Orange County: Real People Are Hurting : The state and feds must step in, even if that means higher taxes.

<i> Robert Scheer is a former Times national correspondent</i>

“It’s like a fire sale at Gucci’s,” chortled Colleen O’Connor of the Washington-based Campaign for New Priorities, which works to divert defense dollars to the inner-city poor. But liberal Democrats laughing up their sleeves over the financial troubles of conservative Orange County have got it wrong.

To dismiss the county as a simple metaphor for Republican greed and hypocrisy is contemptuous of its 2 million inhabitants, many of whom are among the working poor and most of whom are not at all culpable. This is not a victimless crime.

To believe that the county’s residents are frolicking in a playground for the rich buys into a conservative Republican myth permitting indifference to the damage. “That’s not on our watch, that’s the supervisors’ battle” is how Rep. Robert K. Dornan (R-Garden Grove) put it before he left on a junket to Europe.

Nonsense. If people are hurting and the local government does not have the resources to meet the challenge, then the state and feds must step in to ease the pain. Just like in an earthquake or savings-and-loan scandal.


Services are already being cut for people whose survival depends on them. Yes, the county has pockets of the truly wealthy and median income is high, but 15% of the population lives below the poverty line, 15,000 people are homeless and several hundred thousand risk hunger each month. A far larger group of working people are hanging by their fingernails to mortgage and credit-card payments and wondering how they can afford college for their kids. Even apparently prosperous families are often only a pink slip, an illness or a divorce removed from hard times.

Most Orange County residents are dependent on now-threatened public services and schools for their families’ well-being, no matter how they vote. True, a majority in the county voted in 1978 for Proposition 13, which is at the root of this disaster; so did a majority in the state. The overwhelming reason was a fear of not being able to hold onto one’s house in the face of inflation and rising taxes.

The shortfalls to local government and schools with Proposition 13 were not made up by more progressive corporate and personal state income taxes. And the Democratic governor, Jerry Brown, was no more willing than his Republican successors to build a constituency for raising the needed funds. Nor has the much ballyhooed lottery provided more than a pittance for schools.

In this funding void, cities and counties scrambled as best they could to provide minimum services. This is not a case of government excess. Municipal services are already cut to the bone and California’s schools rank 49th in the nation in class size.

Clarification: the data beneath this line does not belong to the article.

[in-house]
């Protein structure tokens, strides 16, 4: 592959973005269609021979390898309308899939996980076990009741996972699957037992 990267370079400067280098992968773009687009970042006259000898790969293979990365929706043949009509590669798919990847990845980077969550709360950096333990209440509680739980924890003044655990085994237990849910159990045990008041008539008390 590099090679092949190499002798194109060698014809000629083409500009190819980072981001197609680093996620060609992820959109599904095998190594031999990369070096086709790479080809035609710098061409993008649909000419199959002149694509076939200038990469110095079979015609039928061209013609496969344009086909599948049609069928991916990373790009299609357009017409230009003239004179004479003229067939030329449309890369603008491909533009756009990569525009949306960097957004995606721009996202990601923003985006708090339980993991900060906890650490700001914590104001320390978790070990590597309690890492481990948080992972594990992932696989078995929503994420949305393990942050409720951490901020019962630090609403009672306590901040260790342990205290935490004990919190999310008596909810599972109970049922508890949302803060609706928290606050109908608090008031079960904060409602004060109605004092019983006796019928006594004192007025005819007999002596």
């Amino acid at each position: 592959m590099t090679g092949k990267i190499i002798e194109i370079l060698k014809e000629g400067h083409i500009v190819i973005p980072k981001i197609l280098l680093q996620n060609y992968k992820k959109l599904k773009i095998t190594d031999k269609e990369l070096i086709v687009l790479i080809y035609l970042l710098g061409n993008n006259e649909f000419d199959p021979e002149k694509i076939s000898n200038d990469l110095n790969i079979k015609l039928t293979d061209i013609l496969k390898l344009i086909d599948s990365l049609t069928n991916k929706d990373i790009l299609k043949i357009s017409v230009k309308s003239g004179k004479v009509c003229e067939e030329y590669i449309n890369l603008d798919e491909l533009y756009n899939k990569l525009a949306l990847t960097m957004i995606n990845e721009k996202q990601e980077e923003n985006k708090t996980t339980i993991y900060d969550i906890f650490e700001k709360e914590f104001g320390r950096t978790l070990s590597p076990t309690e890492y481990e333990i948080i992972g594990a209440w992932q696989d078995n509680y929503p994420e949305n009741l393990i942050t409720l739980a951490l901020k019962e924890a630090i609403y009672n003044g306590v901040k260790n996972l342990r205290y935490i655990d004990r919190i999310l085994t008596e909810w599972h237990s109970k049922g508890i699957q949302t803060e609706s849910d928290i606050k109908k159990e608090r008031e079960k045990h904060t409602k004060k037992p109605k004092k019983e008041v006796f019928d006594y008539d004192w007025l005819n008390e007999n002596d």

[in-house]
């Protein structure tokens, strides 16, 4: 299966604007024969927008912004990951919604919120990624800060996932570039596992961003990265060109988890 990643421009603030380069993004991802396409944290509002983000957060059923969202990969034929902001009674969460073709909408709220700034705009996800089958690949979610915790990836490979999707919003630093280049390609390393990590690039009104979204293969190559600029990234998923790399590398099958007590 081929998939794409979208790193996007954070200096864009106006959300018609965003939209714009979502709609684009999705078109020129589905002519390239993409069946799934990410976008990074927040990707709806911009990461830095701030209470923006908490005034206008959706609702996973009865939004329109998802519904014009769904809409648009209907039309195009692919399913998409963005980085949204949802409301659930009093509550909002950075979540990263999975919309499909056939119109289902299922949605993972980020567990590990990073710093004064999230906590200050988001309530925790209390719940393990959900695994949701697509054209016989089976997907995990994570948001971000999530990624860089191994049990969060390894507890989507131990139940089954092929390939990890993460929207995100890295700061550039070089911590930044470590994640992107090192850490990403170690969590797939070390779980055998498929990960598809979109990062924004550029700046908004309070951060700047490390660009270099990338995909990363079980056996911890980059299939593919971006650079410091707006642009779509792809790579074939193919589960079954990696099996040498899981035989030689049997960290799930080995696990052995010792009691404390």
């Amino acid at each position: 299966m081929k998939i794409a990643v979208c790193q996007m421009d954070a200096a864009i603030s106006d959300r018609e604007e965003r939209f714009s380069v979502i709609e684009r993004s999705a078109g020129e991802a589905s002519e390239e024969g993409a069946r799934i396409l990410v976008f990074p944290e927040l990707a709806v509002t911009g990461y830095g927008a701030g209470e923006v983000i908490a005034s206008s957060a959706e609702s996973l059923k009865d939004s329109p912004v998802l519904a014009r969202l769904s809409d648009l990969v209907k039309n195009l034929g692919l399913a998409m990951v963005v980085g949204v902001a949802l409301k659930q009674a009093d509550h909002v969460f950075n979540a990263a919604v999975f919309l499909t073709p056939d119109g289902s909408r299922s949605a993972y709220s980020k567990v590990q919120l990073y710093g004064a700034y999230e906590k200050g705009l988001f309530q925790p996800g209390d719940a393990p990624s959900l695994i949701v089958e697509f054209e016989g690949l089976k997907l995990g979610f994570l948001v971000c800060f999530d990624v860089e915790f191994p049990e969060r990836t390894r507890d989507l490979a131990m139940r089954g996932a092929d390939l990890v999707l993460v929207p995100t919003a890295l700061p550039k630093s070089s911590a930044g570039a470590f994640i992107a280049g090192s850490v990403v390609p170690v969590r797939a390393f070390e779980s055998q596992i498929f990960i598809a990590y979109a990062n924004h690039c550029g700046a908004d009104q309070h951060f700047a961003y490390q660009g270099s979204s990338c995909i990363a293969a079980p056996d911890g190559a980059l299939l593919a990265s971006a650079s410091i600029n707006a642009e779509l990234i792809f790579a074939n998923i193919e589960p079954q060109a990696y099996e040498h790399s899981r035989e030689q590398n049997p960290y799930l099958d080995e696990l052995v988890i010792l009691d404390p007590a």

Orange County’s school districts were the most vulnerable, lacking a tax base and unable to get a two-thirds vote to raise money. Officials of the Irvine school district, one of the big losers in the current debacle, tried twice to pass property taxes and failed by slim margins. Hard to fault them for placing the rent money on former Treasurer Robert Citron’s betting table.

Harder yet to fault the schoolchildren in Irvine and other districts who will face even more overcrowded classes. If pending court actions don’t save the school districts, then relief from the state treasury is needed. If that means that taxes should be increased, so be it. We are the least taxed among citizens of industrialized nations, and yet we expect school systems and a publicly maintained infrastructure that can compete internationally.

Municipal governments had some better, though limited, revenue-raising options. One notable profile in courage was provided by former Irvine Mayor Larry Agran, who pushed through expanded business license and utility taxes that raised a needed $1 million a year. But he came to be condemned as anti-business; big money was pumped in against him, and Agran, a liberal Democrat, was defeated four years ago. The new leaders of Irvine jumped to repeal the business tax. Desperate for an alternative source of revenue, they shifted money into Citron’s Orange County fund and have already lost $17 million. They should have the decency to resign before their city asks for a bailout.

Agran does not write off the people of Irvine or Santa Ana just because they live in Orange County or most often vote Republican. This is not a matter of original sin. Anyway, belief in sound government serving the people shouldn’t be a partisan matter--recall Republicans Earl Warren and Nelson Rockefeller.


Progressive Democrats and Republicans have to believe that the anti-government hysteria will come to be seen by voters for what it is--a trick by the privileged few that cheats most people who depend on a high level of public service. Even in Orange County.